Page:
Outbreak Investigation | Volume 5, Article 9, 17 May 2022

Outbreak of Rabies among Humans, Dogs and Livestock, Awutu-Senya East Municipality, Ghana, 2019

Paul Henry Dsane-Aidoo, Kwabena Sarpong, Eric Odei, Kafui Senya, Abigail Birago Kuffour, Paa Kwesi Andoh, Delia Akosua Bandoh, Anthony Akunzule, Sally-Ann Ohene, Ernest Kenu

Corresponding author: Delia Akosua Bandoh, Ghana Field Epidemiology and Laboratory Training Program, University of Ghana School of Public Health, Accra-Ghana

Received: 21 Jan 2021 - Accepted: 11 Apr 2022 - Published: 17 May 2022

Domain: Infectious diseases epidemiology

Keywords: Human rabies, Post-exposure prophylaxis, Dog vaccination, Rabies virus, Dog bite, Neglected zoonotic disease

©Paul Henry Dsane-Aidoo et al Journal of Interventional Epidemiology and Public Health (ISSN: 2664-2824). This is an Open Access article distributed under the terms of the Creative Commons Attribution International 4.0 License (https://creativecommons.org/licenses/by/4.0/), which permits unrestricted use, distribution, and reproduction in any medium, provided the original work is properly cited.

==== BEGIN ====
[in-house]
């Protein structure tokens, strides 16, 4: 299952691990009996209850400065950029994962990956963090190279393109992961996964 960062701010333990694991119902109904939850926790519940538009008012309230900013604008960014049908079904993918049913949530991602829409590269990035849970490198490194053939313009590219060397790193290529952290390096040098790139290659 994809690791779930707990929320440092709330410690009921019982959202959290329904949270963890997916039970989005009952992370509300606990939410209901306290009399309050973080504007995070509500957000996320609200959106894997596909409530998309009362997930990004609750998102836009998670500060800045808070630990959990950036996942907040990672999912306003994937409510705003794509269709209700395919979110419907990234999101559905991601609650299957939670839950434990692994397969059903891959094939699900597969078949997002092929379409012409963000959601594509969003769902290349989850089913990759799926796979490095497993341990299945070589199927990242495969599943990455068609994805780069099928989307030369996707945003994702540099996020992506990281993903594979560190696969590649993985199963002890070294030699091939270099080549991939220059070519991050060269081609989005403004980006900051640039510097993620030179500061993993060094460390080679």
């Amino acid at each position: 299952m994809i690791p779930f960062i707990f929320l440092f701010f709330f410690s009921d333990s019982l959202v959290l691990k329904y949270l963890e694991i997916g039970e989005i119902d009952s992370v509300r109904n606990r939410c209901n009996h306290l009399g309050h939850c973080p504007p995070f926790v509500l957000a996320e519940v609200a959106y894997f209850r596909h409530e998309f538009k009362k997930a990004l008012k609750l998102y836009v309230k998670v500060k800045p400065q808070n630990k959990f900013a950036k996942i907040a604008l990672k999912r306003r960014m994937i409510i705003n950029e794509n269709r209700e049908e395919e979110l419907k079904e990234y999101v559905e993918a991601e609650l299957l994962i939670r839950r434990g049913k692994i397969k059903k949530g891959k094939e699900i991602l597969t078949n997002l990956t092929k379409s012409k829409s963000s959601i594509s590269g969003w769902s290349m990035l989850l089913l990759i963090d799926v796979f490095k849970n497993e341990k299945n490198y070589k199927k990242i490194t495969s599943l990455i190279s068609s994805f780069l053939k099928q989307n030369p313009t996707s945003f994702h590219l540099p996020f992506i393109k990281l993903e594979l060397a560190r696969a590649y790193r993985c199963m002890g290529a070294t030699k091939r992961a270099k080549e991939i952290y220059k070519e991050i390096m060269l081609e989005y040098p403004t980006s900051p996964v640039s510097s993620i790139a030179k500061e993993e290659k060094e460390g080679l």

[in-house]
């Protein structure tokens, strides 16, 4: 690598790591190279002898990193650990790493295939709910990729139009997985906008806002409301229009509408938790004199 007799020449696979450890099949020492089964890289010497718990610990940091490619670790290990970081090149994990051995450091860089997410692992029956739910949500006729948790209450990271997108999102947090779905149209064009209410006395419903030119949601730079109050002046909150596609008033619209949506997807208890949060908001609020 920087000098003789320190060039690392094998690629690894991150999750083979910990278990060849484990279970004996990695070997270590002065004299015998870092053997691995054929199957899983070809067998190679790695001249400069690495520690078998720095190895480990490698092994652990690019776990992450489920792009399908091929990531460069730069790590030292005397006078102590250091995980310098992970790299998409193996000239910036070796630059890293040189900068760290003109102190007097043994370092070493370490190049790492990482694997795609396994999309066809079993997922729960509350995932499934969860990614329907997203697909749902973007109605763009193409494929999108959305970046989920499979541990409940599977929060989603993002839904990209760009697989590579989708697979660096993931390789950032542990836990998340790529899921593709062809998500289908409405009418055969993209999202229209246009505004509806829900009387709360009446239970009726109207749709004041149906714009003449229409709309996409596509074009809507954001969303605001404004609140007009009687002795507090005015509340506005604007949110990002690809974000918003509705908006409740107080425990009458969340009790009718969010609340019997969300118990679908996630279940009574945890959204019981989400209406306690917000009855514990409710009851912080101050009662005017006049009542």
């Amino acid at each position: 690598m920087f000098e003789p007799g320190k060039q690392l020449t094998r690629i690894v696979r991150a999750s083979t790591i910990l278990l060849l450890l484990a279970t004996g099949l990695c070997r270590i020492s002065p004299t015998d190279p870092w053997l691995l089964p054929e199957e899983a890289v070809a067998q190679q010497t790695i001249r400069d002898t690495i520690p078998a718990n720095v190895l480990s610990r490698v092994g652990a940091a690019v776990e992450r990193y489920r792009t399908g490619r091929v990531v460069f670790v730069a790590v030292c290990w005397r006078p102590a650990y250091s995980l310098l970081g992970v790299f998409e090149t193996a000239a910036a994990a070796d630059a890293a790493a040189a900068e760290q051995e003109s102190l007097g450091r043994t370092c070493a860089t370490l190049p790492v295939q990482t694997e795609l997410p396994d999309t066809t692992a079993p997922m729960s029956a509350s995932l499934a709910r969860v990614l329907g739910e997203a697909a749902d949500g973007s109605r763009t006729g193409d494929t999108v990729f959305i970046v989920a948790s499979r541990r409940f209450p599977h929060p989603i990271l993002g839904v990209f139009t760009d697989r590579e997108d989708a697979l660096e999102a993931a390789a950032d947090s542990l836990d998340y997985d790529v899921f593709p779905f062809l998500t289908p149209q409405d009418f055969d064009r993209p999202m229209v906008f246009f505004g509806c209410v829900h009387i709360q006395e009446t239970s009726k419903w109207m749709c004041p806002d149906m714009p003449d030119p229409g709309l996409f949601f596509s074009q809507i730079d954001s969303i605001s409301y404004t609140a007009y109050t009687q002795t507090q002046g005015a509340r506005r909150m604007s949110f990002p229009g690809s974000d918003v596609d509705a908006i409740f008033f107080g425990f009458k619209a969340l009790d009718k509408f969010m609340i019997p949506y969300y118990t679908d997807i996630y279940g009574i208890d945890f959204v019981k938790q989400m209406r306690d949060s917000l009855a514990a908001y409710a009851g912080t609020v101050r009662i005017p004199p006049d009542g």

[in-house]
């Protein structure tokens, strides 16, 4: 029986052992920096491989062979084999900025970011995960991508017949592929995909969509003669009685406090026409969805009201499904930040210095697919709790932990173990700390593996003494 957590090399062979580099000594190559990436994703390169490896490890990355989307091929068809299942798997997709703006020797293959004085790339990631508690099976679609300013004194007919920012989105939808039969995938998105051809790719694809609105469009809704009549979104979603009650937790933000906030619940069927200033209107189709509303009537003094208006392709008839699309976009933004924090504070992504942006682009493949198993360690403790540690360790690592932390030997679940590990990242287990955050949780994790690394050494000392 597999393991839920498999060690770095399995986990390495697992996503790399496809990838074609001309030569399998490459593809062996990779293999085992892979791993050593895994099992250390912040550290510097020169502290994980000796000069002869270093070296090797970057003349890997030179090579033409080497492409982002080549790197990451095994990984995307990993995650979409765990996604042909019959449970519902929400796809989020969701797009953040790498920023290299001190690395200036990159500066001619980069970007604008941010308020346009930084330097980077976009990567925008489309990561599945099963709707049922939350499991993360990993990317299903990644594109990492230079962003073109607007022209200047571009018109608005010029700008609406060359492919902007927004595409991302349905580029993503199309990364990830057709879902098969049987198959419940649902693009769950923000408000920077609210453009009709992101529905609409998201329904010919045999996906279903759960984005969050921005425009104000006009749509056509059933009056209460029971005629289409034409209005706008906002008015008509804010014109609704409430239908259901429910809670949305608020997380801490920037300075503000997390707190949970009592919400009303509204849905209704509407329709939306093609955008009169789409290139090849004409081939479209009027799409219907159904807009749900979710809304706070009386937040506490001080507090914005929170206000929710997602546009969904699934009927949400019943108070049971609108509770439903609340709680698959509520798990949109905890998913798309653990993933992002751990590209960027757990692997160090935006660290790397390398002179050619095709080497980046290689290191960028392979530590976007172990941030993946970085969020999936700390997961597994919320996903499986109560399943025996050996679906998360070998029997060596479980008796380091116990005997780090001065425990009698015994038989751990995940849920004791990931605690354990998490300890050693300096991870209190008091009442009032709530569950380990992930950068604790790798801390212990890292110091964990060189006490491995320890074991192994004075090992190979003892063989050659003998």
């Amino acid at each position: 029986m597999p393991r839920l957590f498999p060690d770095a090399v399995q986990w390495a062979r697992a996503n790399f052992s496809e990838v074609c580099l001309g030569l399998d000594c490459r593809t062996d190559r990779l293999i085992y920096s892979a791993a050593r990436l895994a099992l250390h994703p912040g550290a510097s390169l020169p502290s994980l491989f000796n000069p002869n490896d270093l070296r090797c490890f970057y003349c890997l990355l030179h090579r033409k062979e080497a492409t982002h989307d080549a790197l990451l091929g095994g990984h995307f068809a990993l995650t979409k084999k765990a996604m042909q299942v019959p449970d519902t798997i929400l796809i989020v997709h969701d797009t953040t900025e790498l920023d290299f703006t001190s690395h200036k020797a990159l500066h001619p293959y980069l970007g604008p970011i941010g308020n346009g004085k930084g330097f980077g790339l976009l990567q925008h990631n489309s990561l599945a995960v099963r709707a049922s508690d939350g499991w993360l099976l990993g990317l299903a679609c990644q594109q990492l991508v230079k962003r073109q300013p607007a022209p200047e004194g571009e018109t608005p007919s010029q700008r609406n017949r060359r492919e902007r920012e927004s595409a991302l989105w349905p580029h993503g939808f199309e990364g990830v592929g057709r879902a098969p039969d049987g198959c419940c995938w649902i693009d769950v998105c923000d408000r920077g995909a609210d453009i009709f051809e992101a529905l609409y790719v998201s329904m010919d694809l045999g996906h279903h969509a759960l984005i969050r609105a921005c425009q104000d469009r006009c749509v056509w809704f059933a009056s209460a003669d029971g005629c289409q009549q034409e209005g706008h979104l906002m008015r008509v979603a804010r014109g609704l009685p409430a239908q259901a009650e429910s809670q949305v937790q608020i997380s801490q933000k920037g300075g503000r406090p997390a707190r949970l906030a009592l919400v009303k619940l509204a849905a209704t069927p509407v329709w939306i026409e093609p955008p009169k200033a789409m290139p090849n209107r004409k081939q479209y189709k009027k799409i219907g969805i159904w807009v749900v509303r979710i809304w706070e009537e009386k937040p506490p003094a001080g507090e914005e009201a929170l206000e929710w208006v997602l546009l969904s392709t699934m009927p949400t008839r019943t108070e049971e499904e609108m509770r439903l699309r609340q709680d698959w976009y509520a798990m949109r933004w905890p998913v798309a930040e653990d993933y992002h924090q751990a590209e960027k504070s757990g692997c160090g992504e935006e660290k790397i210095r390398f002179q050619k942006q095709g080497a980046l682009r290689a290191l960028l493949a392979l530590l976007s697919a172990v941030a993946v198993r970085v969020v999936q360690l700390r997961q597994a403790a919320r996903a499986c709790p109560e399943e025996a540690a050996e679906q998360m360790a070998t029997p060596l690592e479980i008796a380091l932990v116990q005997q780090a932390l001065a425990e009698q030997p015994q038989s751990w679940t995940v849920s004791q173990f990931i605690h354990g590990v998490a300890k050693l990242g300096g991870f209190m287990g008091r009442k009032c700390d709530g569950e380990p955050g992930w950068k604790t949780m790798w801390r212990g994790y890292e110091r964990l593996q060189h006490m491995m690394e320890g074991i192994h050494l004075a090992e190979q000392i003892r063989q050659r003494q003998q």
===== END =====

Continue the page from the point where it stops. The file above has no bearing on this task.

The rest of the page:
Cite this article: Paul Henry Dsane-Aidoo et al . Outbreak of Rabies among Humans, Dogs and Livestock, Awutu-Senya East Municipality, Ghana, 2019. Journal of Interventional Epidemiology and Public Health. 2022;5:9.

Available online at: https://www.afenet-journal.net/content/article/5/9/full

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Outbreak Investigation

Outbreak of Rabies among Humans, Dogs and Livestock, Awutu-Senya East Municipality, Ghana, 2019

Outbreak of Rabies among Humans, Dogs and Livestock, Awutu-Senya East Municipality, Ghana, 2019

Paul Henry Dsane-Aidoo1,2, Kwabena Sarpong3, Eric Odei4, Kafui Senya1, Abigail Birago Kuffour2, Paa Kwesi Andoh5, Delia Akosua Bandoh2,&, Anthony Akunzule6, Sally-Ann Ohene7, Ernest Kenu2